This Day in 1979: The Talking Heads’ ‘Life During Wartime’ is released

This Day in 1979: The Talking Heads’ ‘Life During Wartime’ is released

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On this day in 1979, The Talking Heads released their single ‘Life During Wartime‘ from the album Fear of Music.  The song not only went on the be a classic of the band’s, the era, and the genre, but perhaps no song better captured the anarchic, chaotic, and ultimately creative feeling of the East Village/Lower East Side scene of which the Talking Heads were such an important part.

The Talking Heads were a New York City-based band formed by four friends, David Byrne, Tina Weymouth, Chris Franz, and Jerry Harrison, who were former students at the Rhode Island School of Design. Inspired by the East Village punk scene in the early 1970’s, the Talking Heads pioneered the genre of new wave music by integrating elements of punk, art rock, funk, dance, pop and world music with art school sensibilities and the tension-filled stage persona of lead singer and guitarist David Byrne.

The lyrics describe a post-apocalyptic landscape where a revolutionary hides out in a deserted cemetery, surviving on peanut butter. ‘I wrote this in my loft on Seventh and Avenue A,’ David later said, ‘I was thinking about Baader-Meinhof. Patty Hearst. Tompkins Square. This a song about living in Alphabet City.”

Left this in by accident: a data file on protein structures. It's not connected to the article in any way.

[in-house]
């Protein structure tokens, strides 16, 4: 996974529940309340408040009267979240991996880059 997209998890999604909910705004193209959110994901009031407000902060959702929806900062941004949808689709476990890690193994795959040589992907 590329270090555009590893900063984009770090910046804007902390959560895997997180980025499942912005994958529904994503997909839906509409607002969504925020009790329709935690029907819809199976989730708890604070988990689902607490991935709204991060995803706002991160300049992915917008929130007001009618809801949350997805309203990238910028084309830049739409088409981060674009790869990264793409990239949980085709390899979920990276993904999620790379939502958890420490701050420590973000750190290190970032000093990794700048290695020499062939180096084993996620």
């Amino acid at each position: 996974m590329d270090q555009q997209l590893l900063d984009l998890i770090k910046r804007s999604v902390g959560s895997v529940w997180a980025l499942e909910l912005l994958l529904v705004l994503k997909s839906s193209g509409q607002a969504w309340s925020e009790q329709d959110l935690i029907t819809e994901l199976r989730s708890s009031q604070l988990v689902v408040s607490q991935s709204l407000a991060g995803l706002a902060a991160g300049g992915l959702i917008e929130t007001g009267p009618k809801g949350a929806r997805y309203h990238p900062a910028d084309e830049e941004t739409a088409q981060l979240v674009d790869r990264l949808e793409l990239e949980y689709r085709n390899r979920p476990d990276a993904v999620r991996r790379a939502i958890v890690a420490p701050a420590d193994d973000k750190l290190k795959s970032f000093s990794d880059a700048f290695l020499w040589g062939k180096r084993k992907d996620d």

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The song is also performed in the 1984 film Stop Making Sense, which captures a Talking Heads concert. The Stop Making Sense live version of the track is featured in the film’s accompanying soundtrack album. Its official title as a single, “Life During Wartime (This Ain’t No Party… This Ain’t No Disco… This Ain’t No Foolin’ Around)”, makes it one of the longest-titled singles.
The line “This ain’t no Mudd Club or CBGB” refers to two iconic East Village music venues where the band both hung out and performed.

“The line ‘This ain’t no disco’ sure stuck!” remarks Byrne in the liner notes of Once in a Lifetime: The Best of Talking Heads. “Remember when they would build bonfires of Donna Summer records? Well, we liked some disco music! It’s called ‘dance music’ now. Some of it was radical, camp, silly, transcendent and disposable. So it was funny that we were sometimes seen as the flag-bearers of the anti-disco movement.”

Sadly, on October 15, 2011, CBGB’s, the legendary rock venue ocbgbn Bleecker and Bowery, closed for good. Opened in 1973, its full name, CBGB’s & OMFUG, stood for “Country Bluegrass Blues and Other Music for Uplifting Gormandizers.” The club was an incubator for underground groups in the punk and rock scene, giving starts to such acts as The Ramones, Blondie, Patti Smith, and of course, the Talking Heads. Today, designer John Varvatos has a retail store in the former CBGB’s space.

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